The 52-year-old was attacked by a traveller standing behind him and was hit by the train as it rolled into the Gare de Lyon station.

PARIS, April 2, 2010 (AFP) - An attacker on Friday kicked a French commuter into the path of a Paris subway train which killed him, the third such incident in less than a year, officials said.
The 52-year-old was attacked by a traveller standing behind him and was hit by the train as it rolled into the Gare de Lyon station in the early morning rush hour, an official close to the investigation said.
The train pushed the man back onto the platform. He suffered severe head injuries and though rescuers raced to the scene the man died 15 minutes later.
French police are hunting for the assailant, who fled the scene.

On January 29, a 40-year-old mentally ill man grabbed a young traveller by the waist and threw himself on the tracks at the Bibliotheque Francois Mitterrand station. The two men were killed by a train.
Last April, a homeless person pushed a commuter off the platform at the busy La Defense station, causing serious injuries. Police tracked down the attacker after viewing footage from video surveillance cameras.
Paris metro operator RATP moved this year to install glass panels along the platform of some metro lines to improve safety.
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Old April 5th, 2010, 09:53 PM   #533
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Quote:
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Everytime I ride the RER I can't help noticing the poor air quality inside the stations, the air is thick and almost brown with particles when you look across thein station.
Is there any plan to provide regenerative braking to the RER in the near future ?
It would clean the air while providing electricity to power some other trains.
Not only is the air very thick inside the RER stations (you can almost chew on it like food) but I have a bit of clausterphobia. I can't ride the RER A and RER B lines when they are too full like during rush hour and when passing through Paris-city. I start to breathe hard and panic and I frighten the people near me. The RER C and D lines are not as crowded but they take too long.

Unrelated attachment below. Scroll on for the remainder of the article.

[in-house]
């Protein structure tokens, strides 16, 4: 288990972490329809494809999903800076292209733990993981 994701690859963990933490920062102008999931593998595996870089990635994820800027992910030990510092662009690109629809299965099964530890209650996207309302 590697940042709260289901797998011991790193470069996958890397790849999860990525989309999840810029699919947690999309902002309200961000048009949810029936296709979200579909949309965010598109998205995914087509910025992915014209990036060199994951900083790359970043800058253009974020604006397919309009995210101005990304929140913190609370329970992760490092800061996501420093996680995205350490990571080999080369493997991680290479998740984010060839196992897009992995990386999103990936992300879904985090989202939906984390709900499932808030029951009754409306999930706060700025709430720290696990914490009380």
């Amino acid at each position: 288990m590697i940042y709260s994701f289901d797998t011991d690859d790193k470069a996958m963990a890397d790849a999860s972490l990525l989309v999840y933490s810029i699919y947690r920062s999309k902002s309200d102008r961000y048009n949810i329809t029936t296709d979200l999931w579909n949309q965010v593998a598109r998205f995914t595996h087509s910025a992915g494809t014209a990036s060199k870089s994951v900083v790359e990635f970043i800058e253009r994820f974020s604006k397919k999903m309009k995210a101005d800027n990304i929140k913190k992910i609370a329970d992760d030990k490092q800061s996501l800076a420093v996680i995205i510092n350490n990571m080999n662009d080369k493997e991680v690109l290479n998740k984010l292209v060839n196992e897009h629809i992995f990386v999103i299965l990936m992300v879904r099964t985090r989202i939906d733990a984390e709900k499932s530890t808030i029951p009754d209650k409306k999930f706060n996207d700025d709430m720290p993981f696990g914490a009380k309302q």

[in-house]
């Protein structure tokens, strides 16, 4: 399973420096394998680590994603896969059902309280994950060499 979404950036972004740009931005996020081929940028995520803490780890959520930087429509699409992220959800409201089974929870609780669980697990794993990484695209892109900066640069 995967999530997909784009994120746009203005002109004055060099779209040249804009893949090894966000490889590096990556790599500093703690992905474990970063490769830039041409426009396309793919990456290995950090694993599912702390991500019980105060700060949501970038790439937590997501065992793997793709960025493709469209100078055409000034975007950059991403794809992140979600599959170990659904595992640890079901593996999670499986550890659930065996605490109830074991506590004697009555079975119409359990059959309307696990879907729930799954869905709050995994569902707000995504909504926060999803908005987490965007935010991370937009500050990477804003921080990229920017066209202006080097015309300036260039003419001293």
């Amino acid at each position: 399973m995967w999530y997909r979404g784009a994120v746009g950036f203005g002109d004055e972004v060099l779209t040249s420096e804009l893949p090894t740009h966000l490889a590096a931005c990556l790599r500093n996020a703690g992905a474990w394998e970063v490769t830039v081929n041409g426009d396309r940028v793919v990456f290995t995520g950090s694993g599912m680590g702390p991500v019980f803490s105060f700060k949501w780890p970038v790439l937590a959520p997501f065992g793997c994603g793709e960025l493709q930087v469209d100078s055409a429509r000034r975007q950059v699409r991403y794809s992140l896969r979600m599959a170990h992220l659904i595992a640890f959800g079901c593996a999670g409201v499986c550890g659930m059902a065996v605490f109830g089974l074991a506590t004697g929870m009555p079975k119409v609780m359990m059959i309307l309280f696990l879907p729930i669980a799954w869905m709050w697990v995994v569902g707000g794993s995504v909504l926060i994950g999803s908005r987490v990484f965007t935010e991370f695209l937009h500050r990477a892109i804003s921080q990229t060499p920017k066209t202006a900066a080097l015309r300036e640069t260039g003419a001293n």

The two times I visited Berlin I was so happy to see that the S-Bahn were rarely packed with people, at least when I got on. Also, I remember the Berlin S-Bahn not being fully underground (stations and tunnels) except once, I think...I guess I'm not sure.
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Old April 6th, 2010, 03:31 AM   #534
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Agreed the air was heavy throughout the system. Most uncomfortable in the central areas.
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Old April 6th, 2010, 07:12 AM   #535
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Why there is a problem of air quality when all the trains are electric ?
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Old April 6th, 2010, 10:25 AM   #536
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Why there is a problem of air quality when all the trains are electric ?
Probably because they are very deep underground and have a LOT of people riding them. Ie not much fresh air. Personally I have never had a major issue, but there us certainly a unique smell when you get down on the platform of some of the deep RER stations.
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Old April 6th, 2010, 09:59 PM   #537
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We can also include the humidity, seepage, often a lack of proper cleaning.
Most the central RER stations need a renovation.

The Central Paris RER E stations don't have this problem of air quality.
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Old April 6th, 2010, 10:03 PM   #538
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They are the newer ones
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Old April 7th, 2010, 08:23 AM   #539
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^ I think he knew that.

Regardless, I love seeing these expansion plans of a still growing system.
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Old April 7th, 2010, 03:12 PM   #540
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Why there is a problem of air quality when all the trains are electric ?
There is also a reaction between oxygen and electricity, which produces ozone, you can easily smell it.